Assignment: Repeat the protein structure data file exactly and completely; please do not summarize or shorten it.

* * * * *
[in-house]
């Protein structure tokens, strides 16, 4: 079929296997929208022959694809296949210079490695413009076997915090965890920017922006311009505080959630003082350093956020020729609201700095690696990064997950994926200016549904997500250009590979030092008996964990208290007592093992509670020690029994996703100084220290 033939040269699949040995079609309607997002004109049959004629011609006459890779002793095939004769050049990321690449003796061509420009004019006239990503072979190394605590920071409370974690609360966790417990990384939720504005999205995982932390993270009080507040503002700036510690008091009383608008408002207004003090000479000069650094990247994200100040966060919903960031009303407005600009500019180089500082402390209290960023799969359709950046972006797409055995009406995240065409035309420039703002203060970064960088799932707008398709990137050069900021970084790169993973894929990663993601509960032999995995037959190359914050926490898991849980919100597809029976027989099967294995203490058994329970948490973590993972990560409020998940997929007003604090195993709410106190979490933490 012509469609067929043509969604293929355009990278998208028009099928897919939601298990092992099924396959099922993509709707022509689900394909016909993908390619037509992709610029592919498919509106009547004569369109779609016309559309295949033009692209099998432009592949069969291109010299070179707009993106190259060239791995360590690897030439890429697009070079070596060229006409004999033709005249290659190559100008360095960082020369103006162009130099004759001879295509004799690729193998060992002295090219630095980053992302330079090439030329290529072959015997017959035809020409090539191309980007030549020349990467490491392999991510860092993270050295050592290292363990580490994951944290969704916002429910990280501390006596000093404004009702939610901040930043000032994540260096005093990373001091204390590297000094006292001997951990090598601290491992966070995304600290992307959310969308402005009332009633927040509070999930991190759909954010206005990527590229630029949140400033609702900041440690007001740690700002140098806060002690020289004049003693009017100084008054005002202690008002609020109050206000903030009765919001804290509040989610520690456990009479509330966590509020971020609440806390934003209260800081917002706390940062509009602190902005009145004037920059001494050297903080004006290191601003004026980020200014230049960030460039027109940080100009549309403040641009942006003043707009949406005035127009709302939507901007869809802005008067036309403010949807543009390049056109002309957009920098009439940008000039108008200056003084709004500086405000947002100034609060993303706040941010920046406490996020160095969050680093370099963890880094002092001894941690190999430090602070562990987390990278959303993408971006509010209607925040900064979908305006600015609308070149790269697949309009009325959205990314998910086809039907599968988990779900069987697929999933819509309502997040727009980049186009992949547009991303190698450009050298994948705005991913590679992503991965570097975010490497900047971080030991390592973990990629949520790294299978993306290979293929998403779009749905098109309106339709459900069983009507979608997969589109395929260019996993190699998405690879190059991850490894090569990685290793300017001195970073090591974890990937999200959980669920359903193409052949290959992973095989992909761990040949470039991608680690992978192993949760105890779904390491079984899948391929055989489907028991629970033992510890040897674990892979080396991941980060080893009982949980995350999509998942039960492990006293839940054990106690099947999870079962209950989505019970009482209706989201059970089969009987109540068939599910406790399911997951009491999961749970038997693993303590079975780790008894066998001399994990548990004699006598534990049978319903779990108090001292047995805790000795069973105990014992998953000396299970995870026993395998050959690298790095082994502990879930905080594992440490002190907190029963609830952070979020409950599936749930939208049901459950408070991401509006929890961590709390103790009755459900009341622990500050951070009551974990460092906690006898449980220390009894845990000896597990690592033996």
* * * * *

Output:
[in-house]
């Protein structure tokens, strides 16, 4: 079929296997929208022959694809296949210079490695413009076997915090965890920017922006311009505080959630003082350093956020020729609201700095690696990064997950994926200016549904997500250009590979030092008996964990208290007592093992509670020690029994996703100084220290 033939040269699949040995079609309607997002004109049959004629011609006459890779002793095939004769050049990321690449003796061509420009004019006239990503072979190394605590920071409370974690609360966790417990990384939720504005999205995982932390993270009080507040503002700036510690008091009383608008408002207004003090000479000069650094990247994200100040966060919903960031009303407005600009500019180089500082402390209290960023799969359709950046972006797409055995009406995240065409035309420039703002203060970064960088799932707008398709990137050069900021970084790169993973894929990663993601509960032999995995037959190359914050926490898991849980919100597809029976027989099967294995203490058994329970948490973590993972990560409020998940997929007003604090195993709410106190979490933490 012509469609067929043509969604293929355009990278998208028009099928897919939601298990092992099924396959099922993509709707022509689900394909016909993908390619037509992709610029592919498919509106009547004569369109779609016309559309295949033009692209099998432009592949069969291109010299070179707009993106190259060239791995360590690897030439890429697009070079070596060229006409004999033709005249290659190559100008360095960082020369103006162009130099004759001879295509004799690729193998060992002295090219630095980053992302330079090439030329290529072959015997017959035809020409090539191309980007030549020349990467490491392999991510860092993270050295050592290292363990580490994951944290969704916002429910990280501390006596000093404004009702939610901040930043000032994540260096005093990373001091204390590297000094006292001997951990090598601290491992966070995304600290992307959310969308402005009332009633927040509070999930991190759909954010206005990527590229630029949140400033609702900041440690007001740690700002140098806060002690020289004049003693009017100084008054005002202690008002609020109050206000903030009765919001804290509040989610520690456990009479509330966590509020971020609440806390934003209260800081917002706390940062509009602190902005009145004037920059001494050297903080004006290191601003004026980020200014230049960030460039027109940080100009549309403040641009942006003043707009949406005035127009709302939507901007869809802005008067036309403010949807543009390049056109002309957009920098009439940008000039108008200056003084709004500086405000947002100034609060993303706040941010920046406490996020160095969050680093370099963890880094002092001894941690190999430090602070562990987390990278959303993408971006509010209607925040900064979908305006600015609308070149790269697949309009009325959205990314998910086809039907599968988990779900069987697929999933819509309502997040727009980049186009992949547009991303190698450009050298994948705005991913590679992503991965570097975010490497900047971080030991390592973990990629949520790294299978993306290979293929998403779009749905098109309106339709459900069983009507979608997969589109395929260019996993190699998405690879190059991850490894090569990685290793300017001195970073090591974890990937999200959980669920359903193409052949290959992973095989992909761990040949470039991608680690992978192993949760105890779904390491079984899948391929055989489907028991629970033992510890040897674990892979080396991941980060080893009982949980995350999509998942039960492990006293839940054990106690099947999870079962209950989505019970009482209706989201059970089969009987109540068939599910406790399911997951009491999961749970038997693993303590079975780790008894066998001399994990548990004699006598534990049978319903779990108090001292047995805790000795069973105990014992998953000396299970995870026993395998050959690298790095082994502990879930905080594992440490002190907190029963609830952070979020409950599936749930939208049901459950408070991401509006929890961590709390103790009755459900009341622990500050951070009551974990460092906690006898449980220390009894845990000896597990690592033996």